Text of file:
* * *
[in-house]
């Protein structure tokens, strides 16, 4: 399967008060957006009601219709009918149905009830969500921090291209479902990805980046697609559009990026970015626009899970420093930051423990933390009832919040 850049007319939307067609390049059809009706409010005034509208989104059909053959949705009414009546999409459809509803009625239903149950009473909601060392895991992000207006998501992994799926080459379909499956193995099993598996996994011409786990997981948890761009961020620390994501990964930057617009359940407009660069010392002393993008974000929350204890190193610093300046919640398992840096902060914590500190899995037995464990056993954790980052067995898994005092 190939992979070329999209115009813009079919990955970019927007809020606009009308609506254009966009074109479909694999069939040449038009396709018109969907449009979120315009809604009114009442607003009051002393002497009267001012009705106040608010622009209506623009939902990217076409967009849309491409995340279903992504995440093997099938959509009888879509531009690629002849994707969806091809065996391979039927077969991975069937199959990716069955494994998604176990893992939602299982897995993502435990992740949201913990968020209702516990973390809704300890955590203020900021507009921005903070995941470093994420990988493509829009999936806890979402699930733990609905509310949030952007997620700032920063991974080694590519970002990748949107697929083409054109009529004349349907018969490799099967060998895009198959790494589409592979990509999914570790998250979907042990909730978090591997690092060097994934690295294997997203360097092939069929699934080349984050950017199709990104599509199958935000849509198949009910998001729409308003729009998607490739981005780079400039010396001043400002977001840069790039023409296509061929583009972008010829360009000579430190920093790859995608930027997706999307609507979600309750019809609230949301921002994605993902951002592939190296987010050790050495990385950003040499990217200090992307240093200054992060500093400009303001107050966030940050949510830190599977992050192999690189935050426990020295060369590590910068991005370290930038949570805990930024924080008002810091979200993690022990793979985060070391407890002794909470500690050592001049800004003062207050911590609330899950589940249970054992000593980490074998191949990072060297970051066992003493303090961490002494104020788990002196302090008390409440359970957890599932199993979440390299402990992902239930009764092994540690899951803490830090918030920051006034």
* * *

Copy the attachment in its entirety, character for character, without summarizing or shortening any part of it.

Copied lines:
[in-house]
């Protein structure tokens, strides 16, 4: 399967008060957006009601219709009918149905009830969500921090291209479902990805980046697609559009990026970015626009899970420093930051423990933390009832919040 850049007319939307067609390049059809009706409010005034509208989104059909053959949705009414009546999409459809509803009625239903149950009473909601060392895991992000207006998501992994799926080459379909499956193995099993598996996994011409786990997981948890761009961020620390994501990964930057617009359940407009660069010392002393993008974000929350204890190193610093300046919640398992840096902060914590500190899995037995464990056993954790980052067995898994005092 190939992979070329999209115009813009079919990955970019927007809020606009009308609506254009966009074109479909694999069939040449038009396709018109969907449009979120315009809604009114009442607003009051002393002497009267001012009705106040608010622009209506623009939902990217076409967009849309491409995340279903992504995440093997099938959509009888879509531009690629002849994707969806091809065996391979039927077969991975069937199959990716069955494994998604176990893992939602299982897995993502435990992740949201913990968020209702516990973390809704300890955590203020900021507009921005903070995941470093994420990988493509829009999936806890979402699930733990609905509310949030952007997620700032920063991974080694590519970002990748949107697929083409054109009529004349349907018969490799099967060998895009198959790494589409592979990509999914570790998250979907042990909730978090591997690092060097994934690295294997997203360097092939069929699934080349984050950017199709990104599509199958935000849509198949009910998001729409308003729009998607490739981005780079400039010396001043400002977001840069790039023409296509061929583009972008010829360009000579430190920093790859995608930027997706999307609507979600309750019809609230949301921002994605993902951002592939190296987010050790050495990385950003040499990217200090992307240093200054992060500093400009303001107050966030940050949510830190599977992050192999690189935050426990020295060369590590910068991005370290930038949570805990930024924080008002810091979200993690022990793979985060070391407890002794909470500690050592001049800004003062207050911590609330899950589940249970054992000593980490074998191949990072060297970051066992003493303090961490002494104020788990002196302090008390409440359970957890599932199993979440390299402990992902239930009764092994540690899951803490830090918030920051006034």